• I grabbed Awesome Note for iPad last night and took it for a spin. This thing has alot of great features and is beautifuly designed, more importantly it does have the option to sync with Google Doc’s & Evernote. But oddly, it doesn’t seem to handle all the content of notes with grace when you sync them (evernote notes get mangled on the way in and out) and it doesn’t export all data to Evernote or Google Docs that it has in the native app. So Location & drawings don’t get moved over.

        I’m going to give this a shot for a while and see if i end up doing alot of Location tagging or Drawings (i’m guessing i won’t) but from a history standpoint, the folks who build it seem to rev the product often and I bet are hard at work on cleaning up their sync strategy.

        Thanks so much for the suggestion! I’m looking forward to giving this a good old college try.

  • Cheryl Mackenzie

    I have had one issue with QuickBase on my iPad. I would like to be able to do more application development work on the fly through my iPad. When working with a client on an app, it would be nice to be able to change things right there not being on my laptop. It seems that some functionality works but not all. Am I correct on this assumption or am I just hitting a glitch?

    • Cheryl, That’s a good call out. I love using QuickBase on the iPad but I haven’t spent much time building apps on the device (i will try one out tonight).

      When QuickBase started to optimize our interfaces for compatibility with iPhone/iPad, we focused on things that made QuickBase accessable on the go for end users. I think what you’ve called out is in fact an artifact of us optimizing the interface to ensure users could use already built applications on the go vs. the administration side of the app.

      I’m sure you have some great ideas on how this could be beter and I would like to make sure that we log the areas you feel are key for us to expand support in over time as we look at improving our mobile strategy. Are there key features in the application build process that don’t work today that you would like to see prioritized for on the go editing of apps? Is there a dream way you could envision building an app with your fingers vs what you do today with a mouse & keyboard?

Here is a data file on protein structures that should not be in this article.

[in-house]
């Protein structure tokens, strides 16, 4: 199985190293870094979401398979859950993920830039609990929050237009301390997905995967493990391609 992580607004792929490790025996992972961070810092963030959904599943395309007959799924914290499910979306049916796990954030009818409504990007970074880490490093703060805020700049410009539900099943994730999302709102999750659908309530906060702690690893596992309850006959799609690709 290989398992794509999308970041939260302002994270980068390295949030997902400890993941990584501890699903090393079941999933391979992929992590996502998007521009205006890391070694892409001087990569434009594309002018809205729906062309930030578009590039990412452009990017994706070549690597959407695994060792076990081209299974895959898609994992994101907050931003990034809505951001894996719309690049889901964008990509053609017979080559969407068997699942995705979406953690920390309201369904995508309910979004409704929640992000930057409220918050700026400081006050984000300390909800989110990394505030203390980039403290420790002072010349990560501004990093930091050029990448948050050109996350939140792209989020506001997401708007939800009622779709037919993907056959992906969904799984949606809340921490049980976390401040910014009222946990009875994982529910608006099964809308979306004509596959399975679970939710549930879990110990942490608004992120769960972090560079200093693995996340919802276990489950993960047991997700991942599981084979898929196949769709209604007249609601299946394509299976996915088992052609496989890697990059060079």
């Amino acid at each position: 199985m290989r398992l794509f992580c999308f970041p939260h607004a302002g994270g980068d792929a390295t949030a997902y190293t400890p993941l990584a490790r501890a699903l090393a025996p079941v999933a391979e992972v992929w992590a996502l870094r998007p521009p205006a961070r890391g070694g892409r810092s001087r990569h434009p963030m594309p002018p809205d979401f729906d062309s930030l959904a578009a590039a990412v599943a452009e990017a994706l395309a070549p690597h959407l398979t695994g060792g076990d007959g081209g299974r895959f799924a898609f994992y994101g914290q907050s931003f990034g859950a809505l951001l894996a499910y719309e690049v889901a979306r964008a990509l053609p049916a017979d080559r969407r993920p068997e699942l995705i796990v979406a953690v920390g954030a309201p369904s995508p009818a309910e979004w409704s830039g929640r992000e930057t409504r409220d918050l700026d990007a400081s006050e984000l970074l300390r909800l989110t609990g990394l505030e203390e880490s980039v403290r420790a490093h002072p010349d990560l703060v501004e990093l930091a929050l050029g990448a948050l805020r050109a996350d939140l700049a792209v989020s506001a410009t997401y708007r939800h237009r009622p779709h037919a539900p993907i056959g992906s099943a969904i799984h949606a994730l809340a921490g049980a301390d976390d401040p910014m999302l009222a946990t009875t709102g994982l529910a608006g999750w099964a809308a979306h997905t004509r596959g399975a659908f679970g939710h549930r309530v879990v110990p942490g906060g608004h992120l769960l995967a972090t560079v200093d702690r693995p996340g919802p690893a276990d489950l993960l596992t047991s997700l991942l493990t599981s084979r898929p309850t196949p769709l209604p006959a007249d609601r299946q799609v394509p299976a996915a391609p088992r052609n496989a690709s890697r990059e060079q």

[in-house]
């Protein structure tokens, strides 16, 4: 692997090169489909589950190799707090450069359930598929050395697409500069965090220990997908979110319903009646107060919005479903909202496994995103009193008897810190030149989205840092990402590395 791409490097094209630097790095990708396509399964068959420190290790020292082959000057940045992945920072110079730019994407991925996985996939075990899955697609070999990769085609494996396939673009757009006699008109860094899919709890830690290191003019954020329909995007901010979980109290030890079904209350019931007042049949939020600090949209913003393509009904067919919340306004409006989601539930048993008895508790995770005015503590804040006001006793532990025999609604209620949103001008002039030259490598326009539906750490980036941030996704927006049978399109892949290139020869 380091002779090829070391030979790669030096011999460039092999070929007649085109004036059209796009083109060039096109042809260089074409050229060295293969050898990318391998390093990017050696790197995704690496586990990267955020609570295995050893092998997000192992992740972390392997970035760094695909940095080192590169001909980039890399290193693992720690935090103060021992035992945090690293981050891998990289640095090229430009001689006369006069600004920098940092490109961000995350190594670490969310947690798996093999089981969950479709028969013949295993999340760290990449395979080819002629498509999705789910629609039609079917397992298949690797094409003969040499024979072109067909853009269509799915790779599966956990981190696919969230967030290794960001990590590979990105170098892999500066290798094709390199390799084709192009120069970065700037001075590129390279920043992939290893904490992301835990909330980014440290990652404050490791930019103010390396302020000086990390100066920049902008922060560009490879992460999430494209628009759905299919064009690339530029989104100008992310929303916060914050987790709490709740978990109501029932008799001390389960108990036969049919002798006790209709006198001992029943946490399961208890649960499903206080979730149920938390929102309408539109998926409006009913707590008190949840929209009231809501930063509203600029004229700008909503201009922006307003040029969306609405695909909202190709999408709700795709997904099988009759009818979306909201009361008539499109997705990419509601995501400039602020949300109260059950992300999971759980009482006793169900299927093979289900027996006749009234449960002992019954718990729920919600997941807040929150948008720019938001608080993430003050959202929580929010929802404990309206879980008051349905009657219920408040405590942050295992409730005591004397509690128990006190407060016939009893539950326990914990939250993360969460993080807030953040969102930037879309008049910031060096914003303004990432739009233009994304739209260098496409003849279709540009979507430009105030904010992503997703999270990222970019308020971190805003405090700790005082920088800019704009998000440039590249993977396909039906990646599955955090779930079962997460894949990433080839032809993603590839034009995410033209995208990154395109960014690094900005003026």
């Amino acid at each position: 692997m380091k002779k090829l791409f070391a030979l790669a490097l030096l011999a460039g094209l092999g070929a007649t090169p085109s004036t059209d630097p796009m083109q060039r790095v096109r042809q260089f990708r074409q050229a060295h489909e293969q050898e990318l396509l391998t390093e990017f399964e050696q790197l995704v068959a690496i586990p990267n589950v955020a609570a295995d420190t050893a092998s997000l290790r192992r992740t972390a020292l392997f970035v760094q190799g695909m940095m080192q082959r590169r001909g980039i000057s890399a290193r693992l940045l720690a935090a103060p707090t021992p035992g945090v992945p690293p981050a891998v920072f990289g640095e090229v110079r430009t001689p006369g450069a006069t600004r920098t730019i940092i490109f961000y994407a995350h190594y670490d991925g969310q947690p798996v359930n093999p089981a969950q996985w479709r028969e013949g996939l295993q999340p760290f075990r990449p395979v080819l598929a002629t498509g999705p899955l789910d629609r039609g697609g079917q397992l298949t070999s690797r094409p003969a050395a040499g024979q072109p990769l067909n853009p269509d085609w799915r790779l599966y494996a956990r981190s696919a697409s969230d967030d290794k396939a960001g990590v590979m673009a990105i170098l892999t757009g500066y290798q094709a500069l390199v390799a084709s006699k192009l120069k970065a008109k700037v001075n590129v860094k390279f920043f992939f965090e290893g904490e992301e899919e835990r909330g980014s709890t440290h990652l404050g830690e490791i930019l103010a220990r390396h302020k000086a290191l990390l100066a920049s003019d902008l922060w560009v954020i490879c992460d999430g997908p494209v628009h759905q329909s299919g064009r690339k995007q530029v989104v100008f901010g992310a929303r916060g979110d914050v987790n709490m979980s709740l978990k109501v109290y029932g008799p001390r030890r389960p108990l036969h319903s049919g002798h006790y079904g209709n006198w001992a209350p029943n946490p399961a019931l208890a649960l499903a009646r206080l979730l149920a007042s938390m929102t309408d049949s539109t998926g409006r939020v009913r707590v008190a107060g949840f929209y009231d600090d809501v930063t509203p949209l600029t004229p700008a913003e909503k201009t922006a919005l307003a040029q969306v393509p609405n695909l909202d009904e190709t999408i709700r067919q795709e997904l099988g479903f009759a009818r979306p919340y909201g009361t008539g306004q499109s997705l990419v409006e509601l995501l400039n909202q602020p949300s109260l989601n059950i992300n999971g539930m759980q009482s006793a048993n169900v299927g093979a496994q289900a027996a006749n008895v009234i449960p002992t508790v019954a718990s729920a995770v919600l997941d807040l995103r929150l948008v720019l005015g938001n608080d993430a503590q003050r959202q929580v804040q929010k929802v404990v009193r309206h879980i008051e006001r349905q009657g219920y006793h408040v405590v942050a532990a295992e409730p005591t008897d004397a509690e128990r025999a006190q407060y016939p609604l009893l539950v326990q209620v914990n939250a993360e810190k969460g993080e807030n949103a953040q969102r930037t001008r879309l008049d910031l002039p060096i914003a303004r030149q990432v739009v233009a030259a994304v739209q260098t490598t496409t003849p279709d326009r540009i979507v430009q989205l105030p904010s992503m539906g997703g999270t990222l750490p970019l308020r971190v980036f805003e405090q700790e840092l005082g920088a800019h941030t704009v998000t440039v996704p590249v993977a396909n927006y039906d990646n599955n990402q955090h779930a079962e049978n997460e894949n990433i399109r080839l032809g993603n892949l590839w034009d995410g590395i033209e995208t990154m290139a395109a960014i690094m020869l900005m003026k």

• Kyle — Here’s an article on how tablets are driving the “consumerization of IT.” Interesting stuff considering QuickBase adoption at a company is driven in a similar way:

    Tablets are our friends 🙂


    • Great article Alex! Thanks for the link. I totally agree that QuickBase adoption tends to have the same lifecycle.

      One thing that I take exception to is the notion that new features cause undue stress on IT organizations. I think in the old world of IT 1.0 where it took an equivalent of an Einstein to get some of the most basic things accomplished. Enterprise 2.0 powered by SaaS is so successful specifically because of ease of use. By asserting control over every feature of a SaaS offering (take QuickBase Application Creation for instance) that your team can use – the team itself isn’t truly empowered to help IT by solving important business problems for themselves in the fastest way possible.

      I look back at when the iPhone was released in 2007, and the cry of the IT 1.0 folks was “that thing can’t be on my network”. The Enterprise 2.0 minded folks just let their teams give it a shot and learned that all that new functionality on the iPhone caused less burden on the IT staff than supporting their blackberry gateways and walking their employee’s through cumbersome and down right clumsy UI’s to get their work done. Fast forward to today, not only is the iPhone found everywhere, but the iPad was welcomed onboard to those same corp networks very quickly.

      It’s been a fun journey… and for SaaS and Enterprise 2.0 it’s just started! Exciting times!